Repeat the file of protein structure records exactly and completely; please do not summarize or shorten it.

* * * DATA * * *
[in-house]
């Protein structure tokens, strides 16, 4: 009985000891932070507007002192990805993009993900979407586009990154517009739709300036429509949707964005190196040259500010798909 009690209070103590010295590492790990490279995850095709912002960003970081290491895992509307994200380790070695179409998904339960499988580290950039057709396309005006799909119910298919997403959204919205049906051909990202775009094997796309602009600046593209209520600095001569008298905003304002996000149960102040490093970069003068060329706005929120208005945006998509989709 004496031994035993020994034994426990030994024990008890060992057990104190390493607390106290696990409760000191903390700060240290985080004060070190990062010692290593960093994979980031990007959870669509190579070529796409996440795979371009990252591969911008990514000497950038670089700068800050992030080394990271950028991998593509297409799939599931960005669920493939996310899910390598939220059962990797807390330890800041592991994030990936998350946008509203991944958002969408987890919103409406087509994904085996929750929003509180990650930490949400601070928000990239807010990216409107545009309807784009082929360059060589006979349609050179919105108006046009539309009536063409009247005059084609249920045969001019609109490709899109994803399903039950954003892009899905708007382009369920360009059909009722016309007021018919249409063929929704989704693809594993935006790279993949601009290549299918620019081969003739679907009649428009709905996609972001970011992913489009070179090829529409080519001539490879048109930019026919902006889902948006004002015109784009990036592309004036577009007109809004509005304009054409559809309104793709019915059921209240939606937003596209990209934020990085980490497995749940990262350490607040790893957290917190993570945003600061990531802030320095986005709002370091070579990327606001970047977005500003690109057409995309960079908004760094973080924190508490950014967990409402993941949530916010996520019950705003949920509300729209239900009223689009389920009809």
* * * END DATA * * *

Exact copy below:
[in-house]
């Protein structure tokens, strides 16, 4: 009985000891932070507007002192990805993009993900979407586009990154517009739709300036429509949707964005190196040259500010798909 009690209070103590010295590492790990490279995850095709912002960003970081290491895992509307994200380790070695179409998904339960499988580290950039057709396309005006799909119910298919997403959204919205049906051909990202775009094997796309602009600046593209209520600095001569008298905003304002996000149960102040490093970069003068060329706005929120208005945006998509989709 004496031994035993020994034994426990030994024990008890060992057990104190390493607390106290696990409760000191903390700060240290985080004060070190990062010692290593960093994979980031990007959870669509190579070529796409996440795979371009990252591969911008990514000497950038670089700068800050992030080394990271950028991998593509297409799939599931960005669920493939996310899910390598939220059962990797807390330890800041592991994030990936998350946008509203991944958002969408987890919103409406087509994904085996929750929003509180990650930490949400601070928000990239807010990216409107545009309807784009082929360059060589006979349609050179919105108006046009539309009536063409009247005059084609249920045969001019609109490709899109994803399903039950954003892009899905708007382009369920360009059909009722016309007021018919249409063929929704989704693809594993935006790279993949601009290549299918620019081969003739679907009649428009709905996609972001970011992913489009070179090829529409080519001539490879048109930019026919902006889902948006004002015109784009990036592309004036577009007109809004509005304009054409559809309104793709019915059921209240939606937003596209990209934020990085980490497995749940990262350490607040790893957290917190993570945003600061990531802030320095986005709002370091070579990327606001970047977005500003690109057409995309960079908004760094973080924190508490950014967990409402993941949530916010996520019950705003949920509300729209239900009223689009389920009809």